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A little debate is running through the store surrounding the following larger-than-life question: What's the most important thing you cook with? Some responses have been obvious: tongs, sauté pan, knife. Boring. Yes, the tongs are crucial but another implement can suffice. Sauté pan is another mundane answer for the same reason. Knife is pretty good but that's what trained butchers and food processors are for. The correct vein of answer has to be an ingredient. A meal without it would render the evening meaningless. Some might say salt is the answer. Salt is a very, very close second (as evidenced by the library of books on the subject just a few years ago). No, it's not salt. The most important thing you cook with is.... olive oil.

One can't deny the importance of good olive oil for a successful meal. And no, you can't substitute other oils for it. Corn oil? Safflower? Not even close. Try finishing your grilled veggies with Canola. Roasted asparagus with sea salt and vegetable oil. Sounds awful. Roasted asparagus with sea salt and extra virgin olive oil sounds delicious because it is completed with the olive oil. It's a pretty simple answer, really. Good olive oil is crucial to quality cooking. And that's why we have over 100 of them (and nearly as many salts!).

Check out our wall of olive oil next time you're in the store. You can even try a couple upstairs if you have a few extra minutes. You'll be glad you did.

See you at the store



What's New in the Deli

A few returners and a few newbies in the deli right now. Check'em out...
Trentino Grana is new for us. It's a raw cow's milk - similar to a Parmigiano-Reggiano - that is nuttier and creamier in flavor. A perfect grating or table cheese when you want something just a bit different from Reggiano. Cusie al Malto d'Orzo e Whiskey is certainly new for us. Barley is soaked in whiskey and spread over this semi-firm cow/goat blend. The whiskey adds a smokey note to the tang of the goat. Unique, to say the least! Back are the following: Dylan - a raw milk goat rubbed with vegetable ash from Yarmuth. The best blue ever: Beenleigh Blue from Neal's Yard Dairy is back. I remember my first few weeks here. Beenleigh and Harbourne were our very special blue cheeses and I came to cherish them. The long absence is over. Come get some before we eat it all.

Beenleigh Blue

We sell cured meats, too. Culatelo is back from Salumi Salame. Culatello is the'culo' portion of the pig's hind leg. Only the best part of the leg is cured. A rare treat if you like prosciutto. Also returning from Salumi is their Oregano Salami.

What's New on the Shelves

I've been eating a lot of dark chocolate lately and I've come to a conclusion: The best 70% bar right now is from Amedei Chocolate.It has a depth and completeness of flavor that others do not.I enjoy it's creamy yet tannic texture.Don't take my word for it, judge for yourself.Take a couple of different bars home and decide.

Staying in the sweets aisle, King Caramel Caramels are relatively new for us. IN Ginger, Sea Salt, Licorice, Agave, Brown Rice Syrup and straight-up, King Caramels deliver on their name: While others drool, King Caramels Rule.And now for something completely different.... Mushroom Garden in a box.Yup.Grow a pound and a half of oyster mushrooms on your window sill in a box.Just open, mist and harvest.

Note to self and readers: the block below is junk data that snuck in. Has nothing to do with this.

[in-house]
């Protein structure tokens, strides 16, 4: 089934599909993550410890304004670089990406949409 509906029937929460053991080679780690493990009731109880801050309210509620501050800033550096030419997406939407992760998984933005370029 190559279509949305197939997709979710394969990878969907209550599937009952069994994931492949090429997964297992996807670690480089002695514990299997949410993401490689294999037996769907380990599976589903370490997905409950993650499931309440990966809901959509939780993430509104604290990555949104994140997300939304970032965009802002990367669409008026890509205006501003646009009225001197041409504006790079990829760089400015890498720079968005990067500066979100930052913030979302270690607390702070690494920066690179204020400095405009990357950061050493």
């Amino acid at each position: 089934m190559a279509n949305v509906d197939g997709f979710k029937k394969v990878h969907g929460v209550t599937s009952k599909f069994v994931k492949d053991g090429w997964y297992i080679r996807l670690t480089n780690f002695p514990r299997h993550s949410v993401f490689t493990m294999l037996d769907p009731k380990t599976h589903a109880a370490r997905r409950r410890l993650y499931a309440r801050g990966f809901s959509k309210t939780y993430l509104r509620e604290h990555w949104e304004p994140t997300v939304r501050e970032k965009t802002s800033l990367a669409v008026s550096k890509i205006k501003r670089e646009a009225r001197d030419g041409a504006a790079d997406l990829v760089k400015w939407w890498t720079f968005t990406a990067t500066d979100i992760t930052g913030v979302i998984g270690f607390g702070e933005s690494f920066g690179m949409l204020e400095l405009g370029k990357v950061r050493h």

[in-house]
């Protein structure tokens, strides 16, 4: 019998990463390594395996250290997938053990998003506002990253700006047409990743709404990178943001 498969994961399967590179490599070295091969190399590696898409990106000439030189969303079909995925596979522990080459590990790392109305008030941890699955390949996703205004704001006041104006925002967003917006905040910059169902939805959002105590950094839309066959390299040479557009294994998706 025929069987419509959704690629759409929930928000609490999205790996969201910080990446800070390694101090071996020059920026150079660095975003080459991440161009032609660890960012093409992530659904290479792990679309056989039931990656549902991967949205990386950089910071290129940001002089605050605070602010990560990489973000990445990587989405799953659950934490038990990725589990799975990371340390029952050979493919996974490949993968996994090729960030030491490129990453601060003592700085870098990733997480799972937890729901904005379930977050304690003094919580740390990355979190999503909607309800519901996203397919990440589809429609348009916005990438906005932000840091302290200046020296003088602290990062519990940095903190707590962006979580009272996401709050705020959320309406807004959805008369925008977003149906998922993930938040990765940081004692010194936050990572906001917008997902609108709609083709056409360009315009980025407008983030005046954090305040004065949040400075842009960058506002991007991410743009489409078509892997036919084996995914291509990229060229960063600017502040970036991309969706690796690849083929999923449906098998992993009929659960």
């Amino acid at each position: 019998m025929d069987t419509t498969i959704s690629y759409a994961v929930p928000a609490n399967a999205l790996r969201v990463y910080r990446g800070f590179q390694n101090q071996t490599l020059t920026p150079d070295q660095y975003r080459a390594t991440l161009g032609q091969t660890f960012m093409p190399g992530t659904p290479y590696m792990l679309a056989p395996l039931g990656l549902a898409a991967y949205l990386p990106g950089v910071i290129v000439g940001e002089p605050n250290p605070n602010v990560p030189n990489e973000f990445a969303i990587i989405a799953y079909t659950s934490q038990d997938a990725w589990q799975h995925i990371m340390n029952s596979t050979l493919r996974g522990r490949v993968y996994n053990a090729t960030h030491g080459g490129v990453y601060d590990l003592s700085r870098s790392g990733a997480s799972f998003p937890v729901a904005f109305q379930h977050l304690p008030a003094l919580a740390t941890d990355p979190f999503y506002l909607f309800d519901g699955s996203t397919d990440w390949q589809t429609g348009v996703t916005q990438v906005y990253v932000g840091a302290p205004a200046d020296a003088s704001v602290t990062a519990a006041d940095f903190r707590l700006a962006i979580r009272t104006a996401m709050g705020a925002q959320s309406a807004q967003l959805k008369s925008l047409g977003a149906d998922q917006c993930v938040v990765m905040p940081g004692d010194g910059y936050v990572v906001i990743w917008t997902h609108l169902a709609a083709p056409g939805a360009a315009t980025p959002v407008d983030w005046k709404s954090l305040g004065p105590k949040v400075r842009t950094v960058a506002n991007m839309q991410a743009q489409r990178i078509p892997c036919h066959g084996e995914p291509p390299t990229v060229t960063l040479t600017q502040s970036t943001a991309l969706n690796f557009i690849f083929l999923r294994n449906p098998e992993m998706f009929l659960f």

King Caramel Caramels

What's New in Wine (and Beer)

It's clear that summer is sticking around for a while so we're keeping our rosé inventory fully stocked. We have several options of pink Pinot Noir, Syrah, Grenache and more. Check out the Croix Bouquie Pineau d'Aunis - a bright, dry number leaning toward the red berries. For a classic Provence rosé, Chateau Routas blends Cinsault, Grenache, Syrah and Cabernet Sauvignon.


We have a few new beers from B.C. Canada's Howe Sound Brewing. The seasonal is their Pumpkineater - laced with the right amount of spices - unlike many pumpkin beers. Ales are their fastball: IPA, India IPA and Imperial Red. These are wonderful BBQ food beers.



Upcoming Wine Tasting

As ever, tastings are free and are held every Saturday from 2-4pm upstairs in our Wine Department.

17 September - Californians are on tap... A red - The Sum and the Mason Sauvignon Blanc. We'll also taste the Broadley Pinot Noir from Oregon and the Routas Rose from France.

24 September - Renowned producer Ramsey from California

1 October - A trip to the South of France sound good?


Recipe: Oven Roasted Potatoes (vegetables)

This is more of a technique than a recipe but it's definitely newsletter-worthy. Garrett, our chef de cuisine here at the store came up with this little twist based on his mother's tradition. You'll use this bit of advice for the rest of your culinary life - guaranteed.

Roasting vegetables is one of the easiest ways to complete a meal. So often we have the main course figured out, then we freeze when we need to see something else on the plate. Use this technique when you roast your veggies in the oven. The best thing about this recipe... you can substitute any vegetable for the potatoes. Try broccoli, cauliflower, baby carrots (cut length-wise), mushrooms, asparagus, etc., etc.

Preheat oven and baking sheet to 450 degrees. Toss the whole lot in a bowl. Remove the baking sheet from the oven and pour potatoes out onto the sheet. Roast for 8-10 minutes or until potatoes are golden brown.

Serves 4

  • 1 lb mini new potatoes (or new potatoes cut into 1" pieces)

  • 2 Tbsp Extra Virgin Olive Oil - use the best stuff you have (see above)

  • 2 tsp coarse sea salt

  • 1 tsp cracked pepper

  • 1 Tbsp fresh rosemary

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